How to find the best Photo Tour and Workshop on Maui?

by Douglas Hoffman on January 23, 2014

How to find the best photo tour and workshop in the area you live or are traveling to.

These days almost everyone has a digital camera in their phone, iPad, tablet, as well as a pocket size point and shoot cameras or SLR. Regardless of what kind of camera,  it has never been easier to take pictures. The user simply need turn the camera on, and press the button. That said, many people want to know more about their cameras nomenclature, settings, and modes.  These enthusiasts want to be in control of how the photograph looks rather then just depend on the cameras automatic settings.

Watching youtube how to videos is a great way to study photography.  That said, many people learn better when in addition to seeing, and hearing how to do it, they actually do it.  Thats the beauty of participating in a workshop.  You learn how and why to do certain things, then you apply what you have learned and create some images. Since most cameras have the ability to view images and check out histograms the photographer can review the images created and if changes are needed they can make them while still at the location.

Father and daughter taking a landscape photography and composition  workshop.

Father and daughter taking a landscape photography and composition workshop.

Almost anyone can lead an island tour as driving to popular tourist locations does not require specific knowledge of photography.  On Maui, there are countless companies offering scenic tours.  There are large bus tours, minivan tours, and even hiking tours.   Each day they go to the same places and spend just a few minutes at each location.  These tours have a published schedule and have to keep things moving at a steady pace in order to go to all the places in the time allowed.   These tours are fine for people that just want to see the sights, but are not the best option for those who want to create photographs.  There is big difference between seeing the sights, and having time to photograph them.  That is why dedicated photo tours have become popular.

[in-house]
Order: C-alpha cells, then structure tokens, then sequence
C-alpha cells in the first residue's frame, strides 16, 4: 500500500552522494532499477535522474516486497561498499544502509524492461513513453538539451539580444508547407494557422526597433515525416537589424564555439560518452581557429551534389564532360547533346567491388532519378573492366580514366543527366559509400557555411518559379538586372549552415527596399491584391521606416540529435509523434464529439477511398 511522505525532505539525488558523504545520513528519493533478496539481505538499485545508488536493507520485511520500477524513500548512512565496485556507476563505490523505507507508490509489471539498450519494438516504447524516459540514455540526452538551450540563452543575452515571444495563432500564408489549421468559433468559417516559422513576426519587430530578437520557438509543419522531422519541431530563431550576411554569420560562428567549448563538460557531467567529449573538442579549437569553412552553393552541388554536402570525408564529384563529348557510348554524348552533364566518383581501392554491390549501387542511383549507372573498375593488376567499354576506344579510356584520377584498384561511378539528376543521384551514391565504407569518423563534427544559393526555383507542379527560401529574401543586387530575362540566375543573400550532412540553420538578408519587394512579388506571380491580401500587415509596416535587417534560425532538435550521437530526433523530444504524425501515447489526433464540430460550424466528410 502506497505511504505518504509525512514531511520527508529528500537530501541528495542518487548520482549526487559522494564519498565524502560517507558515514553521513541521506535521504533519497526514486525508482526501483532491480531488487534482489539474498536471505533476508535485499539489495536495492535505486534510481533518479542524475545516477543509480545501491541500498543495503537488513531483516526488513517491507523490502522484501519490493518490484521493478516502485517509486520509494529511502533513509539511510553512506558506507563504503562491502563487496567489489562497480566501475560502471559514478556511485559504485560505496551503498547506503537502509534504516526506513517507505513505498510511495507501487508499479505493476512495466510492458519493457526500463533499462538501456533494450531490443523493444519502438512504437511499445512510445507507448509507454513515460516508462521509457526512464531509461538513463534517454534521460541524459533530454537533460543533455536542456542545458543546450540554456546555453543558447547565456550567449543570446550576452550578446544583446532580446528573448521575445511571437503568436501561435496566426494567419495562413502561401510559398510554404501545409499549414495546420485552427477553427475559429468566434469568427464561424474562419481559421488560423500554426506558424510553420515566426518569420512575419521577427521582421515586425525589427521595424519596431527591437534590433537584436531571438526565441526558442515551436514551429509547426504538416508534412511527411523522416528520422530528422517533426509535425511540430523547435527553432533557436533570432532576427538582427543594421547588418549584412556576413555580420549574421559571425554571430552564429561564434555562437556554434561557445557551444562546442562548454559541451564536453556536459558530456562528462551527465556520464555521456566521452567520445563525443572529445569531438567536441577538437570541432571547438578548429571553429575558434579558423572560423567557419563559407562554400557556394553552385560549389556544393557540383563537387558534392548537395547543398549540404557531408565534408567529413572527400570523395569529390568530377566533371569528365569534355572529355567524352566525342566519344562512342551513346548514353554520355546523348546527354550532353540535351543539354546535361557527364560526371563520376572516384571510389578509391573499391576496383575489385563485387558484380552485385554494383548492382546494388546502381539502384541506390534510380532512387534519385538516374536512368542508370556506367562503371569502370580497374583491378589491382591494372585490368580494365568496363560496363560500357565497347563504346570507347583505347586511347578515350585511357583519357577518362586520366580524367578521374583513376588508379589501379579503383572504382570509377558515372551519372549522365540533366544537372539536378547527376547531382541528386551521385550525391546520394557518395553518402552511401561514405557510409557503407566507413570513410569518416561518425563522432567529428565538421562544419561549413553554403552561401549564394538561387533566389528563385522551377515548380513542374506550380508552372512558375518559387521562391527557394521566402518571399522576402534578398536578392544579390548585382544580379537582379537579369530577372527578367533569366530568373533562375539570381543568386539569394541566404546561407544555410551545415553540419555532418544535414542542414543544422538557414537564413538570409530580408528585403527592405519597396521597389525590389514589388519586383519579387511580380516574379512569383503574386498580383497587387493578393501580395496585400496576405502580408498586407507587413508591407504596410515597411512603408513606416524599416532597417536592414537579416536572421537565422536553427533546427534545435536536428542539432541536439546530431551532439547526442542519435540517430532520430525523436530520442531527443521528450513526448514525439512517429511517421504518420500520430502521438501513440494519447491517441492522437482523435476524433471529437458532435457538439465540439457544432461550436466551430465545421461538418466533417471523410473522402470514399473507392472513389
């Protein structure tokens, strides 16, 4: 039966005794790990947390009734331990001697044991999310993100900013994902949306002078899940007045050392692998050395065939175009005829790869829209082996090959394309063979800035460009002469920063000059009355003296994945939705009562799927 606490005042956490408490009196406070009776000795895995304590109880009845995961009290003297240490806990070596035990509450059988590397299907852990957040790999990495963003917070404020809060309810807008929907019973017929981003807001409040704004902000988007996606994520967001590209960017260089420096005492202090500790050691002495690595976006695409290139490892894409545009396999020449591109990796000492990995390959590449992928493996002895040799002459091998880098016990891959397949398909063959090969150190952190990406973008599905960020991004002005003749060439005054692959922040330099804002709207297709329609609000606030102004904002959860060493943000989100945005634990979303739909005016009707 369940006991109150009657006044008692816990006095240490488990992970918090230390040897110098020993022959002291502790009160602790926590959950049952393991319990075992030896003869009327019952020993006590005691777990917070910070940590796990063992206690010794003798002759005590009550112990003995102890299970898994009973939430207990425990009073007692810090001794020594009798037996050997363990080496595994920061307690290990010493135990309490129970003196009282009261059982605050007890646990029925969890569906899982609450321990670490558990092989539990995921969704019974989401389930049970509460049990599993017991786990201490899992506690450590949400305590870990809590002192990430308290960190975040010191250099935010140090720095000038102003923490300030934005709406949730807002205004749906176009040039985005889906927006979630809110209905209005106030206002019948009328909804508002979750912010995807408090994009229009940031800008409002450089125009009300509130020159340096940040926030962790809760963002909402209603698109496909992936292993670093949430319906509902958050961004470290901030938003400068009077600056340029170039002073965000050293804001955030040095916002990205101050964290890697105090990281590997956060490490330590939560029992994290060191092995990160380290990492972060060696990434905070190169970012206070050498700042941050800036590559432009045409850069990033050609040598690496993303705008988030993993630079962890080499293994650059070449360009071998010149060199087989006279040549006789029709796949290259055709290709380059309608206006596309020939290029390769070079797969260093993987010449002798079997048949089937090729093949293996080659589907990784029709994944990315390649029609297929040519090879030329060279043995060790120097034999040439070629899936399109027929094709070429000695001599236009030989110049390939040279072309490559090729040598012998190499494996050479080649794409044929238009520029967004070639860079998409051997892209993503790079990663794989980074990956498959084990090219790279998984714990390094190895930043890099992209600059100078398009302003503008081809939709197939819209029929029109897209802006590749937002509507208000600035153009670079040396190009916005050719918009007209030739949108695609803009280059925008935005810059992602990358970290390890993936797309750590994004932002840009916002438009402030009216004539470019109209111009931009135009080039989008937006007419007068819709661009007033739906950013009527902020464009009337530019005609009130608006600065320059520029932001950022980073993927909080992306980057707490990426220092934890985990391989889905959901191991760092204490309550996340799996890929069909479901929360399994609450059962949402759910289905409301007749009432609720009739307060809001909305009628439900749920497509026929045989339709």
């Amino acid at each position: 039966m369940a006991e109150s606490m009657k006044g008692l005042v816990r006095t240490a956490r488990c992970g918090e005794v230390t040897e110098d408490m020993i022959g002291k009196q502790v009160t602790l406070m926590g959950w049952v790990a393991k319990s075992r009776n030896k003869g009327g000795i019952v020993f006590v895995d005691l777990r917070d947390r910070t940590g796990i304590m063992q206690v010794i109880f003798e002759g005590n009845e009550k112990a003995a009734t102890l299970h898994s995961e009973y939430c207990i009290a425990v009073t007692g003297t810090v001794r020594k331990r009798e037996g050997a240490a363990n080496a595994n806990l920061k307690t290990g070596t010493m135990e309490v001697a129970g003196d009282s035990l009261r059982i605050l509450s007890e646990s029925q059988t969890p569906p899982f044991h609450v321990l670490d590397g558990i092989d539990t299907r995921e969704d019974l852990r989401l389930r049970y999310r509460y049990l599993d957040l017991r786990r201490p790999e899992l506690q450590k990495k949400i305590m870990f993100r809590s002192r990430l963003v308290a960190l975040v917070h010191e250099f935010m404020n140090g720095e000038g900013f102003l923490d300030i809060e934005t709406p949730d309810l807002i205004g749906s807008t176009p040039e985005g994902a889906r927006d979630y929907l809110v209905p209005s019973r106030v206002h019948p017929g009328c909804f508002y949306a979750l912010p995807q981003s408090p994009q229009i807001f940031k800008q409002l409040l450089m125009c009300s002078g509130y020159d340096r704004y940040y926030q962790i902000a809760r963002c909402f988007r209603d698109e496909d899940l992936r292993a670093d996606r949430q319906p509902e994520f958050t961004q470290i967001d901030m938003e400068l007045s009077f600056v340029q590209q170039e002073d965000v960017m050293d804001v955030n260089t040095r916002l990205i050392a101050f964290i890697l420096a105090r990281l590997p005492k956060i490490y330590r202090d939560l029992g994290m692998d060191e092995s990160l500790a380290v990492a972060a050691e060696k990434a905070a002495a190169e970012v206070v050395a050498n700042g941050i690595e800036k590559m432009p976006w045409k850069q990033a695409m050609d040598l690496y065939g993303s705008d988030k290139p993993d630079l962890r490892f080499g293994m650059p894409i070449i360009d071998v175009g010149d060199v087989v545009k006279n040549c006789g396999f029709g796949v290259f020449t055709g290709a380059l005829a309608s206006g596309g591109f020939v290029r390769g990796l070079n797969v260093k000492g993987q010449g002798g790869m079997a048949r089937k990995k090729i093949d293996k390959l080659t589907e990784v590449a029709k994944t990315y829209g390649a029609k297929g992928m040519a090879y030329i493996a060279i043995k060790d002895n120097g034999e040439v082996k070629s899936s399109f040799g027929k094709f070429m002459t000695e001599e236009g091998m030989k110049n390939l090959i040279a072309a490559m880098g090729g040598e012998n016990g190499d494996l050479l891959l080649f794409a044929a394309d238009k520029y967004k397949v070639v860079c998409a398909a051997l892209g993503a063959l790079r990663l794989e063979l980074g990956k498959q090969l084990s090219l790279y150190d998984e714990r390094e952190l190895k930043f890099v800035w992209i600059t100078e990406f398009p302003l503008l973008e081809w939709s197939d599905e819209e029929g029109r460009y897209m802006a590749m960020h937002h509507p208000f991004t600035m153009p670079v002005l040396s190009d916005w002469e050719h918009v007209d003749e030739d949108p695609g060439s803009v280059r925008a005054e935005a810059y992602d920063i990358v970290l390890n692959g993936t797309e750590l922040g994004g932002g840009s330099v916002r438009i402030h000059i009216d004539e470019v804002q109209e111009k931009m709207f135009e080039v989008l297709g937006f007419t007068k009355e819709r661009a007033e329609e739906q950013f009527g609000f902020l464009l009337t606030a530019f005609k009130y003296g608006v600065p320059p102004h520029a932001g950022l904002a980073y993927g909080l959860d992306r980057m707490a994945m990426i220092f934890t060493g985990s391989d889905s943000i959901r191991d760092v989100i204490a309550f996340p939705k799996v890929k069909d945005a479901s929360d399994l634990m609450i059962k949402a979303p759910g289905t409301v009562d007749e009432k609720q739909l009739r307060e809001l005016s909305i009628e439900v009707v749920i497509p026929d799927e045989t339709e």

So if photographing the scenic locations of Maui is a priority, you want to go on a photo tour.  Go to Google and type in Maui photo tour, Maui photo safari, Photo tour on road to Hana, Maui Sunrise photo tour, and Maui sunset photo tour.   Once the results pop up give the list a quick scan.

As you look over the web pages check out the about us page if there is one.   This will let you know of the guide is a working professional photographer.  This is important because you want someone that can show you the sites from a photographers point of view. Not all scenic locations are right for landscape photography.

As you check out the web sites of potential guides do any catch your eye.  If so ask yourself why.  What is it about the  site that captured your attention.  Was it the photographs of the island, the description of the tour, or services provided. Are the tours private or semi private, how long are they? Does the guide take you in his vehicle or ask you to drive.  What kind of experience and background does the guide have? Are the tours customized to the needs of the participant?  How many hours is the tour, and what kind of price point, how many participants, and can family members come along? Are there any previous client testimonials, positive reports on Trip Advisor, Yelp, or Facebook.  Like anything these days you get what you pay for.  A discounted trip might save you money but will be a real value?